Get Stronger By Using Lighter Weights

Get Stronger By Using Lighter Weights

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By Kennedy Shelley

People start losing their freedom as they get older because they lose muscle mass.  Losing muscle strength is a killer.

So how do you fight back?

Using variable weight training will give you the most benefit with the smallest risk of injury according to new research.

Most of the muscle magazines are always pushing “no pain, no gain” or “go heavy or go home” but this latest research shows that if you really want to get stronger, paying attention to your body by rotating heavy and light weights will make you stronger quicker.

And even if you are not someone who considers themselves an athlete, you will want to read this.

The Center for Disease Control recommends strength training at least two times a week.

That can be pushups and other bodyweight calisthenics, or it can be weight training.  But either way, it is vital to long term good health.

The more traditional method of weight training is to figure out what the maximum amount of weight you can lift and then lift a percentage of that weight.

And you do this day in and day out without fail.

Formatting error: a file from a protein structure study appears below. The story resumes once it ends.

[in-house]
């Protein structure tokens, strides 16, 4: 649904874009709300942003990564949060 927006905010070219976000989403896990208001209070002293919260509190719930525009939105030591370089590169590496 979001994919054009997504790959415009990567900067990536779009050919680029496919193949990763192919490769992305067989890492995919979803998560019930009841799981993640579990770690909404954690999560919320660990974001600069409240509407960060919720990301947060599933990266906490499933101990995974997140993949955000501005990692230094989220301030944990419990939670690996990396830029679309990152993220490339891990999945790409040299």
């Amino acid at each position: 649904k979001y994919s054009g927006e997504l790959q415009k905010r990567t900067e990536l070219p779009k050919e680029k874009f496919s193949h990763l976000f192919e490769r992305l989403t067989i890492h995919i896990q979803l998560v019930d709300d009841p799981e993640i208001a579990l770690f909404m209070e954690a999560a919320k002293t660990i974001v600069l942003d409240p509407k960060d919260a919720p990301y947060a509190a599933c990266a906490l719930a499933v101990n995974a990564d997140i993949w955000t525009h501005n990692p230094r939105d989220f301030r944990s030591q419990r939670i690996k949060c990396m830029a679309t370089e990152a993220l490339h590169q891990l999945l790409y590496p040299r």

The downside of this type of training is that it doesn’t take into account how you are feeling right now.

Did you have a good night’s sleep, eat right or are you under a great deal of stress?  All of these can affect your strength on any given day.

If you go strictly on what your percentage of maximum weight is you might end up injuring yourself, maybe not with an acute injury but even by overtraining and not recovering enough.

So, is there a way to figure out how to vary the amount you are lifting to prevent injury?  And if you are preventing possible injury are you slowing down your progress?

The answer is thankfully yes to the first and no to the second.

By varying your weight, you will lift less weight, but end up getting stronger.

All the study participants were males who have been doing weight training for up to two years.  The researchers broke them into two groups.

One did the standard percentage of maximum training.

The other group varied their weights each time depending on how well they were able to do their first set of lifts.

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If they couldn’t do the first set successfully, the weight was lowered until they could do it right.

The result after six weeks was the variable group lifted less weight than the conventional maximum group, but they ended up getting stronger.

So, this really does point out that you don’t really have to push yourself when you got a bad night’s sleep.

You really need to pay attention to your form and performance and realize that somedays you can do more than others.

And when you do this you protect yourself from injury, and you get stronger.

While this may seem like radical common sense, the study in the Journal of Strength and Conditioning Research is the first time that researchers have shown that strength gains can occur when you don’t just follow the percentages of your maximum and push yourself into an overtraining injury.